In South Africa, the month of October has been declared Mental Health Awareness Month with the objective of not only educating the public about mental health but also to reduce the stigma and discrimination that people with mental illness are often subjected to. BY KELLY MUTIZIRA
Unfortunately mental health is often not spoken about in the Black community. In some instances, it’s considered to be a white people’s problem or in other instances, witchcraft.
Instead of seeking professional help for conditions such as depression and anxiety, many in the community resort to self-medication (drugs, alcohol, etc.) or isolation in an attempt to solve their problems on their own.
We need to create a safe space in black communities where we can talk openly about mental health and educate the community about the early signs of mental illness without labeling it as a white problem or witchcraft. It’s a human illness that can be diagnosed by any human race, not just white people.
Here’s the thing: I can’t ask or expect other people in my community to talk about mental health unless I am also willing to share my own story.
A few years ago, I went through a traumatic experience that affected my emotional, psychological, and social well being. My early warning signs of depression and anxiety included sleeping too much, eating too little, pulling away from people, having low energy, feeling numb and experiencing severe mood swings. I struggled to perform daily tasks and I had persistent thoughts that I couldn’t get out of my head.
I’ve spoken to countless friends and family members who, out of fear of being labeled as weak or spiritually troubled, don’t want to acknowledge or vocalise any of their pain.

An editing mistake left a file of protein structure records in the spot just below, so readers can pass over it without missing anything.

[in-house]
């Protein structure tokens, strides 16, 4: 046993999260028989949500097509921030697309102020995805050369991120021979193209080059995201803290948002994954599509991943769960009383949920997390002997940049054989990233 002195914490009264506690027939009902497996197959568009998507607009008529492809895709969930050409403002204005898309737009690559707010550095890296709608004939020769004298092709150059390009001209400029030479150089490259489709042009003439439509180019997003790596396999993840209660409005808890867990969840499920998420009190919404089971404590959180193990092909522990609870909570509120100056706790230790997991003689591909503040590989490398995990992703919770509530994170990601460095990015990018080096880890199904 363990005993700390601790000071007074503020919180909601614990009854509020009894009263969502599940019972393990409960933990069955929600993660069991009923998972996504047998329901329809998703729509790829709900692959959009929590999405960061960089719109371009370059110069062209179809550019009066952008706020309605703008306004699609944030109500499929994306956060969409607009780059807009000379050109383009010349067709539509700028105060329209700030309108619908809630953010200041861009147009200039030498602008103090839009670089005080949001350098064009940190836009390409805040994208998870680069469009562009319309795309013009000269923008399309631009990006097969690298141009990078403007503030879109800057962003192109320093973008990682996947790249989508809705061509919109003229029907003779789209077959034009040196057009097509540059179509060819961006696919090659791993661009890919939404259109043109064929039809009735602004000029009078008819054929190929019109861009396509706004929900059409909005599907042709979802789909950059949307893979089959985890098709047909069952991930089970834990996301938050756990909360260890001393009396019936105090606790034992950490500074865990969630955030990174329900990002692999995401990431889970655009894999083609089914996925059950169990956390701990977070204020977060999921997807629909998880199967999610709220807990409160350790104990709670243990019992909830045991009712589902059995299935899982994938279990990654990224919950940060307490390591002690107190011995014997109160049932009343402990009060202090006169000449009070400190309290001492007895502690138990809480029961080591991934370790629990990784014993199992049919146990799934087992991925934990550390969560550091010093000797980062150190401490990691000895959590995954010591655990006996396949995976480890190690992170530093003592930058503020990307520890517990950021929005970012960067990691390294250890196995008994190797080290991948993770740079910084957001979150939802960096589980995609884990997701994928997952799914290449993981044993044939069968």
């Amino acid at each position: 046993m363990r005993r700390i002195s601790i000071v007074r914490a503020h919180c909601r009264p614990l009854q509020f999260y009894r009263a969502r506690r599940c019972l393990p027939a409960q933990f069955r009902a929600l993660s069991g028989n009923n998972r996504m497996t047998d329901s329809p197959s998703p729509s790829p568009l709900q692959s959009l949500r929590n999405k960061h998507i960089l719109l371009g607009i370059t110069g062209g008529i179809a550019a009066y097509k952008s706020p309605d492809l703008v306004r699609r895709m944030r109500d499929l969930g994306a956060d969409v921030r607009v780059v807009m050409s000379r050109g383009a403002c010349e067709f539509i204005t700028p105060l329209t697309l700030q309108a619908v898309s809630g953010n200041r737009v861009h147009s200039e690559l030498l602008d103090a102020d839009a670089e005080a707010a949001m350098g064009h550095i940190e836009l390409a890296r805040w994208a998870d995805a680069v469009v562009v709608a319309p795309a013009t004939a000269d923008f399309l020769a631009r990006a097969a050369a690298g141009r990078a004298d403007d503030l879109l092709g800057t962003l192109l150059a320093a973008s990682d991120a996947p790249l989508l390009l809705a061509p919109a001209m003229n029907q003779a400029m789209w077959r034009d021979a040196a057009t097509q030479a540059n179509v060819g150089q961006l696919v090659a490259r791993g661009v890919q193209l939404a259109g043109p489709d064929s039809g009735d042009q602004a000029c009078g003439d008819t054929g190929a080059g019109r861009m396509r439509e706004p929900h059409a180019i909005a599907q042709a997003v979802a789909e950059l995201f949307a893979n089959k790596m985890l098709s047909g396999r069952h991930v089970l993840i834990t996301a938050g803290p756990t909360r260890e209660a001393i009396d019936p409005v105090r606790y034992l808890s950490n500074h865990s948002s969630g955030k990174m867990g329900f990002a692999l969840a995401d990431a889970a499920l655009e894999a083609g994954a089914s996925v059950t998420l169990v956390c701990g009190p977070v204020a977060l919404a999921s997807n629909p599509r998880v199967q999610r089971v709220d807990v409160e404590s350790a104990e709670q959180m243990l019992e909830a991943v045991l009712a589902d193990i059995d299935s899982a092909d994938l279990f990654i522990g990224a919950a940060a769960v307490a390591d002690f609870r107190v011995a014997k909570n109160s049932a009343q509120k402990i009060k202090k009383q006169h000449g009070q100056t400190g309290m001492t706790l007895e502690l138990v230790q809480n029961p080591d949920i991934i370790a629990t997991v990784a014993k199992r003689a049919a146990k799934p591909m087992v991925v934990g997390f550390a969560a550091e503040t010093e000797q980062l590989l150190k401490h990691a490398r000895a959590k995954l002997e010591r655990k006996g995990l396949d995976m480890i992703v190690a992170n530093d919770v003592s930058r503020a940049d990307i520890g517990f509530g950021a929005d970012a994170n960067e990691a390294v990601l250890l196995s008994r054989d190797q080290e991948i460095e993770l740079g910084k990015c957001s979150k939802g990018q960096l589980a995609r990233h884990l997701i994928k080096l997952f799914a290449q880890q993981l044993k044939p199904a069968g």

So what is mental health?
Mental health includes our emotional, psychological, and social well-being. It affects how we think, feel, and act.
Many factors contribute to mental health illness, including:
Biological factors, such as genes or brain chemistry
Life experiences, such as trauma or abuse
Family history of mental health illness
An estimated 400 million people worldwide suffer from mental or neurological disorders or from psychosocial problems.
Like physical disorders mental and brain disorders vary in severity. There are those that are:
Transient (like an acute stress disorder)
Periodic (like bipolar disorder, characterised by periods of exaggerated elation followed by periods of depression)
Long-lasting and progressive (like Alzheimer’s disease
Other conditions include:
Obsessive compulsive disorder
Post traumatic stress disorder
The only way to actually begin to make a difference is to talk about it. Talking about mental illness might make us uncomfortable, but removing the stigma and discrimination surrounding it is ultimately what we must do to make sure our brothers and sisters are getting the help they need.
Mental illness can be treated and prevented. If you or someone you know needs help, call +27 (0) 11 781 1852 for the South African Federation for Mental Health (SAFMH) or visit your nearest clinic or doctor.